No dog has ever said a word, but that doesn’t mean they live outside the world of speech. They listen acutely. They wait to hear a term— biscuit, walk —and an inflection they know. What a stream of incomprehensible signs passes over them as they wait, patiently, for one of a few familiar words! Because they do not speak, except in the most limited fashion, we are always trying to figure them out. The expression is telling: to “figure out” is to make figures of speech, to invent metaphors to help us understand the world. To choose to live with a dog is to agree to participate in a long process of interpretation—a mutual agreement, though the human being holds most of the cards.
What the interpreter must do is tell stories—sometimes to the dog in question. Who hasn’t heard a dog walker chattering away to her pet, as if she were serving as a kind of linguistic mirror: “You are scared of that police horse,” “Lola loves that ball!” Some people speak for their dogs in the first person, as though the dog were ventriloquizing his owner. There’s inevitably something embarrassing about this; a kind of silly intimacy that might seem sweet at home becomes a source of eye-rolling discomfort to strangers.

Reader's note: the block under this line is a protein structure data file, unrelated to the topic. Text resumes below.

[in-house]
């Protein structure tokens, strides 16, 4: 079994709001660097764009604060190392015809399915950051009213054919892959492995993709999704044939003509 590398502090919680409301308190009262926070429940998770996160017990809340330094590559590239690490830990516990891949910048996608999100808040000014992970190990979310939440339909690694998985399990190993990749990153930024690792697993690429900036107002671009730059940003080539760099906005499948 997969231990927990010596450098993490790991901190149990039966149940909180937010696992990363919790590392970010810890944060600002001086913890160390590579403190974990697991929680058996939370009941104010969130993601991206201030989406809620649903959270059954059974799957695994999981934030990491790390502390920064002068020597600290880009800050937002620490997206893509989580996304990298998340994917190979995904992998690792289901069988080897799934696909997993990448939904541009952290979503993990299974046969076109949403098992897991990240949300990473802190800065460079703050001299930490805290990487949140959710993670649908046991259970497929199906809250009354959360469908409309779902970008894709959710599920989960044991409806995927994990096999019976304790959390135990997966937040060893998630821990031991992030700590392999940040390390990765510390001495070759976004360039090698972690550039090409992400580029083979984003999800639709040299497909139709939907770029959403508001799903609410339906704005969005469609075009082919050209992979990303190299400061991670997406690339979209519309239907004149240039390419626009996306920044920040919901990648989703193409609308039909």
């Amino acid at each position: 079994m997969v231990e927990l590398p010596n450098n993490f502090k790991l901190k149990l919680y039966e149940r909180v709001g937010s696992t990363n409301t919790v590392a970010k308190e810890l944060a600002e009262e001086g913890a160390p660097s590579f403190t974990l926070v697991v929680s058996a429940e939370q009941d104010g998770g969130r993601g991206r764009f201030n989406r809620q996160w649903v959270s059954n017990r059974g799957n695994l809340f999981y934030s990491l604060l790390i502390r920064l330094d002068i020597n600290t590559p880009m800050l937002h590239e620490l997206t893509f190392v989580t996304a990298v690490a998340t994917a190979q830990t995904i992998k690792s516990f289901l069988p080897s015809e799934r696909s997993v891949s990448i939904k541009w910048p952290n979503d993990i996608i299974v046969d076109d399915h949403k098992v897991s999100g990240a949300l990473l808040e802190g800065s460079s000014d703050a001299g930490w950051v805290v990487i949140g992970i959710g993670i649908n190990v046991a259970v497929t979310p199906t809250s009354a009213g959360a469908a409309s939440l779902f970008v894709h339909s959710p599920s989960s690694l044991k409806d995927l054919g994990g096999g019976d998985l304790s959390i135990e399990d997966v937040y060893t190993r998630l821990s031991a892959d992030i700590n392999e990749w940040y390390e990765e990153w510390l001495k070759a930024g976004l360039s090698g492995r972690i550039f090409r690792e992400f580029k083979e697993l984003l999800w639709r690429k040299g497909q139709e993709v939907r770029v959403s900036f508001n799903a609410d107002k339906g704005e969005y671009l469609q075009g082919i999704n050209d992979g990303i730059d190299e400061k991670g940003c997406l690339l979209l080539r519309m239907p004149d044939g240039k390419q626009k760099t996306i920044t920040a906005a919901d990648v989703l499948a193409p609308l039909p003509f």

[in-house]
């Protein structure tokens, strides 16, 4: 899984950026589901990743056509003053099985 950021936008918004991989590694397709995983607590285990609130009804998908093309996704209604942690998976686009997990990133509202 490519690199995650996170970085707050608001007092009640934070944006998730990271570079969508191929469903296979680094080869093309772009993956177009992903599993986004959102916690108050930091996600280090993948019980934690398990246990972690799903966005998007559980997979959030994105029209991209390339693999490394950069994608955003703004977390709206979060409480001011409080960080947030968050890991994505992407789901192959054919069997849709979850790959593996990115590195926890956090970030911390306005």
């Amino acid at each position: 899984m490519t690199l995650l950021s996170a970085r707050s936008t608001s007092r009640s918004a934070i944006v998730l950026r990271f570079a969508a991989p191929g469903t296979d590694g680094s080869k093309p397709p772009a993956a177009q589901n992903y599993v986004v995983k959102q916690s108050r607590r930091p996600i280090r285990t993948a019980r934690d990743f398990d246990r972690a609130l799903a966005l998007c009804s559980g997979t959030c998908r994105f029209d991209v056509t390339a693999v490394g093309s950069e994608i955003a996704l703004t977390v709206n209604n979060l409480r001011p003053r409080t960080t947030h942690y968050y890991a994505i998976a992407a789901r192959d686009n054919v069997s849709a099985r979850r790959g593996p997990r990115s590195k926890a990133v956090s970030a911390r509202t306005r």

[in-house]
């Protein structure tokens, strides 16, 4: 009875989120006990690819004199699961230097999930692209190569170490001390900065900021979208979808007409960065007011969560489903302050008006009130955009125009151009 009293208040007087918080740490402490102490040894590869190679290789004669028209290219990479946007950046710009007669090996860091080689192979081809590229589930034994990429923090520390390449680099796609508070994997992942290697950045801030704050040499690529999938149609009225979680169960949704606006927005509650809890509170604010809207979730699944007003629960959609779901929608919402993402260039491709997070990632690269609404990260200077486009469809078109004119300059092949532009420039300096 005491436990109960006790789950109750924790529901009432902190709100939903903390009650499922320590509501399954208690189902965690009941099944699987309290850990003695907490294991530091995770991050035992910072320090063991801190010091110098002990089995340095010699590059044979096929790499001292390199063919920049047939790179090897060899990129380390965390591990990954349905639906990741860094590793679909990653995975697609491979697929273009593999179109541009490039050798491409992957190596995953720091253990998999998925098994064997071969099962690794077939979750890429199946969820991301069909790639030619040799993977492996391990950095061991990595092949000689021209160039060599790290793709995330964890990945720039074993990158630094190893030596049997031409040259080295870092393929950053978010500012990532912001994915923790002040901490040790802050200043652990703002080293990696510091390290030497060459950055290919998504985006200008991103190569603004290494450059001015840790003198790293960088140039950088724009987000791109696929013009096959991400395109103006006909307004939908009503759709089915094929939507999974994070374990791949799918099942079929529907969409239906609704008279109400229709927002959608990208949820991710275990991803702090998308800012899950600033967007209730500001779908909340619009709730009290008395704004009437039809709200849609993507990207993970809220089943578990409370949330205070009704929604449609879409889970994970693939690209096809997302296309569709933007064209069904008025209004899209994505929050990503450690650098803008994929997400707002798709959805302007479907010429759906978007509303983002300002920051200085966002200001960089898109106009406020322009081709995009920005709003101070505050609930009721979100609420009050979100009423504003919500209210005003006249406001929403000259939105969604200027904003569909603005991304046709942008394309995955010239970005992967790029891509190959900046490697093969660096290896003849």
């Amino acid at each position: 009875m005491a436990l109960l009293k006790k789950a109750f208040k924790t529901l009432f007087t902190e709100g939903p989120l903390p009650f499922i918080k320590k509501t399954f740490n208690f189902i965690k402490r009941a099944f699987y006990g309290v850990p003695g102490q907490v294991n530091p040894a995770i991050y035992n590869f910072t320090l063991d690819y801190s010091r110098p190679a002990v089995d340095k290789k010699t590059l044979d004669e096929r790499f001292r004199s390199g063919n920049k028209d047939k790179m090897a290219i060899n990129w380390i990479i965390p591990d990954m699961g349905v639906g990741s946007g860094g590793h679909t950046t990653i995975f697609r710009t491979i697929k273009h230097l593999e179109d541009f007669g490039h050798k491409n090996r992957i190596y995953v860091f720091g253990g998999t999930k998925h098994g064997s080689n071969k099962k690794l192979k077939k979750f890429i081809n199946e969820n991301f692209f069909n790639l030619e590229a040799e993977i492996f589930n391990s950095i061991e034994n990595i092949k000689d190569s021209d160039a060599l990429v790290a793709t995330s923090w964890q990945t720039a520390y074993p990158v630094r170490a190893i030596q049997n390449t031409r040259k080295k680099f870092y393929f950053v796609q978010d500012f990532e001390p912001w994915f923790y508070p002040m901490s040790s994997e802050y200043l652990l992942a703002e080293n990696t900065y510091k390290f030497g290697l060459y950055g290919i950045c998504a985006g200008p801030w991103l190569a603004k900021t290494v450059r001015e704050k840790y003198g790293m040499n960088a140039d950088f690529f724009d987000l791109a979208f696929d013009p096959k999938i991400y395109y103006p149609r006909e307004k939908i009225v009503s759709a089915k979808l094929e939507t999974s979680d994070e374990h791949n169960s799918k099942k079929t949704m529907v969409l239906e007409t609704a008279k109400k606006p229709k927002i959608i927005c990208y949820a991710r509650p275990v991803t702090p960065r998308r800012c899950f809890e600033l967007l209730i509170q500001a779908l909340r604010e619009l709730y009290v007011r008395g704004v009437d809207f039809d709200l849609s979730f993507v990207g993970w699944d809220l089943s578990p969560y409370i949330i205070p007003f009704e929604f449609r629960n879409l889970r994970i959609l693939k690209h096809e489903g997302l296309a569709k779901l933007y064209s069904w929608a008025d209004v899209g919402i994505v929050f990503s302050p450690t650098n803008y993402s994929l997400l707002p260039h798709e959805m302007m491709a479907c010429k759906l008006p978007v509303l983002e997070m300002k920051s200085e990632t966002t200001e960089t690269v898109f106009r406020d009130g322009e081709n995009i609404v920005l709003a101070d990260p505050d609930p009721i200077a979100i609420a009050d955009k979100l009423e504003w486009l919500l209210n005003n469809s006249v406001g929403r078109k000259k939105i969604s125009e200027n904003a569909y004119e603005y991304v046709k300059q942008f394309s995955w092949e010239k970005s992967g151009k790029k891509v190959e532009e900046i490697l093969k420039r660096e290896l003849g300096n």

But most stories about dogs are narrated to other people, as we go on articulating the tales of our animals’ lives, in order to bring their otherwise incomprehensible experience into the more orderly world of speech. Taking pictures of your pet serves much the same function; it isn’t just about memory and the desire to record, but a way to bring something of the inchoate into the world of the represented. This is a part of the pet owner’s work. In order to live within the domestic world, the dog must be named, read, and in some way understood.
Love for a wordless creature, once it takes hold, is an enchantment, and the enchanted speak, famously, in private mutterings, cryptic riddles, or gibberish. This is why I shouldn’t be writing anything to do with the two dogs who have been such presences for sixteen years of my life. How on earth could I stand at the requisite distance to say anything that might matter?…
…This is the point where love, the very beginning of love, shades right out of language’s grasp.
— from Mark Doty, Dog Years: A Memoir